No, you wouldn't need a formal release but it could potentially reflect negatively on you. I would just wait until the 15th to notify everyone (via email, obviously) and then mail things later. Often accept/decline is handled by the department's Director of Graduate Studies... I wouldn't chance it personally.

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I live in Europe and have similar problems. However, I contacted the programs and they said acceptances can be sent via email, even though the signed paperwork needs to follow via postal service (but in this case, it can arrive after April-15th). Why don't you ask what is alright for them?

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Hi rising_star:

Thanks for your inputs on queries. Could you please explain the following quoted point a bit more elaborately. I did not understand the meaning of 'potentially negative impact', as I will anyway not join the school. Also what do you mean by "I wouldn't chance it personally".

""No, you wouldn't need a formal release but it could potentially reflect negatively on you. I would just wait until the 15th to notify everyone (via email, obviously) and then mail things later. Often accept/decline is handled by the department's Director of Graduate Studies... I wouldn't chance it personally.""

I have one more query. Suppose I accept funding offer of a school well before 15th April and then receive another offer on 14th April; then will it be sufficient enough to just mail the earlier school that I am not going to join there even if I have given the acceptance earlier. Or I would require a formal release from the earlier school. I mean, just dropping a mail to my earlier school on 14th April to change my decision is sufficient enough?

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I have one more query. Suppose I accept funding offer of a school well before 15th April and then receive another offer on 14th April; then will it be sufficient enough to just mail the earlier school that I am not going to join there even if I have given the acceptance earlier. Or I would require a formal release from the earlier school. I mean, just dropping a mail to my earlier school on 14th April to change my decision is sufficient enough?

Yes

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Hi rising_star:

Thanks for your inputs on queries. Could you please explain the following quoted point a bit more elaborately. I did not understand the meaning of 'potentially negative impact', as I will anyway not join the school. Also what do you mean by "I wouldn't chance it personally".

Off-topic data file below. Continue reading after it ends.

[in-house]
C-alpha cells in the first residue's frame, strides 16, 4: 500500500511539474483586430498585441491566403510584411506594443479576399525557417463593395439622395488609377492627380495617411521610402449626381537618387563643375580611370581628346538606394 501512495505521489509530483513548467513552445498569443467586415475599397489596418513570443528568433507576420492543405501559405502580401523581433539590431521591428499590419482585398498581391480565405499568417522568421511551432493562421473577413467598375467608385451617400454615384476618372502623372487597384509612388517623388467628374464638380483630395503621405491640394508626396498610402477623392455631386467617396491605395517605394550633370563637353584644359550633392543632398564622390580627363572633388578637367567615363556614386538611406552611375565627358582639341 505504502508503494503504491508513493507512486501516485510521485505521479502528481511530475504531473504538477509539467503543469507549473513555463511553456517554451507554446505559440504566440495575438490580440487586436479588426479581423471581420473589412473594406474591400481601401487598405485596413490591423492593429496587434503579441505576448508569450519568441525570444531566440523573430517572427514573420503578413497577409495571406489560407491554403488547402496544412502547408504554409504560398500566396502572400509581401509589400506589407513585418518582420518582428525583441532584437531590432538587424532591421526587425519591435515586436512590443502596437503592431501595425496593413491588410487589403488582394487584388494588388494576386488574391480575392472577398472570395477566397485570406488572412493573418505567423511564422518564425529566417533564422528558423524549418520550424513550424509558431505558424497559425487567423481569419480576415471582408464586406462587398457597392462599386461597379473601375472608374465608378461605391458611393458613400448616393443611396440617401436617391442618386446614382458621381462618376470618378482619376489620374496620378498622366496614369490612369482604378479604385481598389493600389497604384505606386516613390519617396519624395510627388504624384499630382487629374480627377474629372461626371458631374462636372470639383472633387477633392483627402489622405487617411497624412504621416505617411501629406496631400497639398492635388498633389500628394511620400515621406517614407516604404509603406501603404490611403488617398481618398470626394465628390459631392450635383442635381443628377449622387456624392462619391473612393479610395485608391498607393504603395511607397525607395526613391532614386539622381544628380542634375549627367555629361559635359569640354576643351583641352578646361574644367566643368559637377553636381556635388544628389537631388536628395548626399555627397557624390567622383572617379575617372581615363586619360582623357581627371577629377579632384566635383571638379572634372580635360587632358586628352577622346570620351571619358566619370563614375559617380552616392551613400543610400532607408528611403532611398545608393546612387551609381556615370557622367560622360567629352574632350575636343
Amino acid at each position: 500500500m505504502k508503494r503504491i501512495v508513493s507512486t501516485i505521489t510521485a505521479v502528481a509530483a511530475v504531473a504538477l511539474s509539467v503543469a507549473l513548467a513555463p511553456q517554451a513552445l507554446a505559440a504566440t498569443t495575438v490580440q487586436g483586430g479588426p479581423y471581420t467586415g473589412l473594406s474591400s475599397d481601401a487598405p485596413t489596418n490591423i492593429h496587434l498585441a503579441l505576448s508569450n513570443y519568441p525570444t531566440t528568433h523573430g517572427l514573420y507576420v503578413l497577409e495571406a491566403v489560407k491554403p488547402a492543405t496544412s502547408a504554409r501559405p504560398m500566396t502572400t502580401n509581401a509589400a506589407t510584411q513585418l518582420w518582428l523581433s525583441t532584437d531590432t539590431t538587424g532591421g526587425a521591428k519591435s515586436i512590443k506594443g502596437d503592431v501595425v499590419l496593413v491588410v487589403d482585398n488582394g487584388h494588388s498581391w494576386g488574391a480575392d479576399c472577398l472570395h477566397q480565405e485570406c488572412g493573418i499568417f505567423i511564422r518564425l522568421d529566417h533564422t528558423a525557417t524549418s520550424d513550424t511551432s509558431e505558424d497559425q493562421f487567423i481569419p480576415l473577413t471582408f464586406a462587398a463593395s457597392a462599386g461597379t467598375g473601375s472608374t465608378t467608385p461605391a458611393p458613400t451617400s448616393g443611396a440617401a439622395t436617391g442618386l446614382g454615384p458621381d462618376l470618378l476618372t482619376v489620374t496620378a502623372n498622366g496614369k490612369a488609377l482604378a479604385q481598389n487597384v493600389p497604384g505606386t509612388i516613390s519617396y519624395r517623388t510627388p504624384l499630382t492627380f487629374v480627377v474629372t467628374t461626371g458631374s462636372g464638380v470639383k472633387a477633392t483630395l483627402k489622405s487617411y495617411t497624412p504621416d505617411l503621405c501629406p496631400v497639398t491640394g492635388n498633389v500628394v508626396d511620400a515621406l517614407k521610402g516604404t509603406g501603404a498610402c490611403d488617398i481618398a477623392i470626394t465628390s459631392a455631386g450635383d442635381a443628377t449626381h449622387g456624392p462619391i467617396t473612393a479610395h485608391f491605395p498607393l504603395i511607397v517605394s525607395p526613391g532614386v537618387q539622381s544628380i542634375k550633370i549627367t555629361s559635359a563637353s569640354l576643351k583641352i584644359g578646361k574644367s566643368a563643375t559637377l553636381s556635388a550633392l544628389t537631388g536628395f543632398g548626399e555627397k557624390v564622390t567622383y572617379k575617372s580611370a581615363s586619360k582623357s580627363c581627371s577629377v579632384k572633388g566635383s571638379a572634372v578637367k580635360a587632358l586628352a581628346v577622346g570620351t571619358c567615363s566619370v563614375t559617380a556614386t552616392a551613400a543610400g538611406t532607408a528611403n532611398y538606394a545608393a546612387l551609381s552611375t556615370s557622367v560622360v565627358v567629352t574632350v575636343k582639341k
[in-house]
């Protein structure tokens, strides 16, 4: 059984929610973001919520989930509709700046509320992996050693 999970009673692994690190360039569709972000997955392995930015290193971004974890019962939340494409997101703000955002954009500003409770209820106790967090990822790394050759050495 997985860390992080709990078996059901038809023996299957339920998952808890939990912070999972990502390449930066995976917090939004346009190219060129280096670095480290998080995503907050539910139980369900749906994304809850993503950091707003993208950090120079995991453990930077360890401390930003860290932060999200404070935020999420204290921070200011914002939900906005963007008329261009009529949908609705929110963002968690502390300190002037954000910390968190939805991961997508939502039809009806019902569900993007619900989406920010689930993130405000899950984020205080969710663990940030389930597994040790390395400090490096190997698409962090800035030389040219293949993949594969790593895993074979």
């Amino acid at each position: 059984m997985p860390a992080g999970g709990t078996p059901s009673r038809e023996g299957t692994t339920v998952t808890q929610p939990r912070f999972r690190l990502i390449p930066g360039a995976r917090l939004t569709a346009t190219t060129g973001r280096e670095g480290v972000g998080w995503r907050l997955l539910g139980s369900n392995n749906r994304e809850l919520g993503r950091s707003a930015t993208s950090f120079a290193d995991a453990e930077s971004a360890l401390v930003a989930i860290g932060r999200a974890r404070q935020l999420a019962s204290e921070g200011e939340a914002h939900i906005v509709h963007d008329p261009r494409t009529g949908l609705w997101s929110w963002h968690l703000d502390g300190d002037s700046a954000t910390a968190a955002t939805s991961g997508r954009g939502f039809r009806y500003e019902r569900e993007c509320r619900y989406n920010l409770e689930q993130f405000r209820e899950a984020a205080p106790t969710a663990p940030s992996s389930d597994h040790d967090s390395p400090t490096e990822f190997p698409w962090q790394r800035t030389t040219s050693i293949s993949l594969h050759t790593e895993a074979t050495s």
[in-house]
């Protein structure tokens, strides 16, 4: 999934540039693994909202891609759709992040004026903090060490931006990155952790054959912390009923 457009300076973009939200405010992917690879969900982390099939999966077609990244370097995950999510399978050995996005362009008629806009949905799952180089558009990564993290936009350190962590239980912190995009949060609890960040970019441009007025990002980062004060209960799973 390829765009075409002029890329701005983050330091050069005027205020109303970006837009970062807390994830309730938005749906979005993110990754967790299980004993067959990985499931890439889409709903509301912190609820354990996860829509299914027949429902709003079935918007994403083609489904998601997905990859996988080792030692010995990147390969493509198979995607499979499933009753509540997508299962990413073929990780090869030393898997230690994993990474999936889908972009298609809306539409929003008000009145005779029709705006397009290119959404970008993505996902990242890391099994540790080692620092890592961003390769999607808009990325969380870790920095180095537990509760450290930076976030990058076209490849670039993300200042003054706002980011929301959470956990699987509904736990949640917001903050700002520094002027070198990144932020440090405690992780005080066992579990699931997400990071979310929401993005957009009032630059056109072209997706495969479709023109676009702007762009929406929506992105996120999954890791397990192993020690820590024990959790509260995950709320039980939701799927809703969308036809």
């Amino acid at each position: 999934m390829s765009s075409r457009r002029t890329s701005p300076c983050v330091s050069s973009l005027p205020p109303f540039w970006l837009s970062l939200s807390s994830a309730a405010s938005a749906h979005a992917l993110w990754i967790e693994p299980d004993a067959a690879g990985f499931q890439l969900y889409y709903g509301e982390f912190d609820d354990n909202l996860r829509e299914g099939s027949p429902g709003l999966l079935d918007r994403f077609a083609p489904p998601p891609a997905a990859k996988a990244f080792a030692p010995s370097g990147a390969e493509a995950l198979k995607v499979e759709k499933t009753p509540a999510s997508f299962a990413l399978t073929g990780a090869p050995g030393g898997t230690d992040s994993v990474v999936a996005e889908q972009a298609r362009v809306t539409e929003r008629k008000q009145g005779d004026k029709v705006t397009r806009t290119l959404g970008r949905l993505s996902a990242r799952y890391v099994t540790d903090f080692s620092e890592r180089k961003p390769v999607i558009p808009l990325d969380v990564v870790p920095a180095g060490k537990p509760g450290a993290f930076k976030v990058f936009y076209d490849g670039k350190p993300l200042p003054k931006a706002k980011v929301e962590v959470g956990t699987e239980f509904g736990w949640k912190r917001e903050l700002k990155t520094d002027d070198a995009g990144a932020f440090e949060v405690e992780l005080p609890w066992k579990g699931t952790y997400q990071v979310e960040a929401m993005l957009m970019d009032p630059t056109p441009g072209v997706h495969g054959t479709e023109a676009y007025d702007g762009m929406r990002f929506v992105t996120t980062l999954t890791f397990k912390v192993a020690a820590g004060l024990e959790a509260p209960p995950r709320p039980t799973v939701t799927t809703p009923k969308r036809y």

""No, you wouldn't need a formal release but it could potentially reflect negatively on you. I would just wait until the 15th to notify everyone (via email, obviously) and then mail things later. Often accept/decline is handled by the department's Director of Graduate Studies... I wouldn't chance it personally.""

I have one more query. Suppose I accept funding offer of a school well before 15th April and then receive another offer on 14th April; then will it be sufficient enough to just mail the earlier school that I am not going to join there even if I have given the acceptance earlier. Or I would require a formal release from the earlier school. I mean, just dropping a mail to my earlier school on 14th April to change my decision is sufficient enough?

Your flip-flop could offend people that you may want collaborate or work with in the future. Why not just wait until the 15th to decide?

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I did not understand the meaning of 'potentially negative impact', as I will anyway not join the school.

If you want to work in academia, you need to understand that each school operates in a larger academic community; just because you decide not to enter a program doesn't mean that you won't, in the future, need a job from that program, members of that program, or friends and colleagues of members of that program. I'm not saying that they will remember your rudeness forever, and tell all of their friends about it, but when they or someone they know is hiring, and they see your resume, they might remember your name and think, oh, that person doesn't keep commitments. In most circumstances, it's simply not a big deal, but if you say yes, and everyone else has said yes, they might reject people on the waitlist because they are out of spots. Then, you say no; sure, they can go to those waitlisted people and ask if they want a spot, but they might have already accepted another offer, and the school is forced to either take one less person then they planned or accept whoever will take them instead of their first choices. Maybe they'll remember the person who caused that inconvenience later, and when a friend who is hiring calls and says, "have you heard of this person?", they will tell them.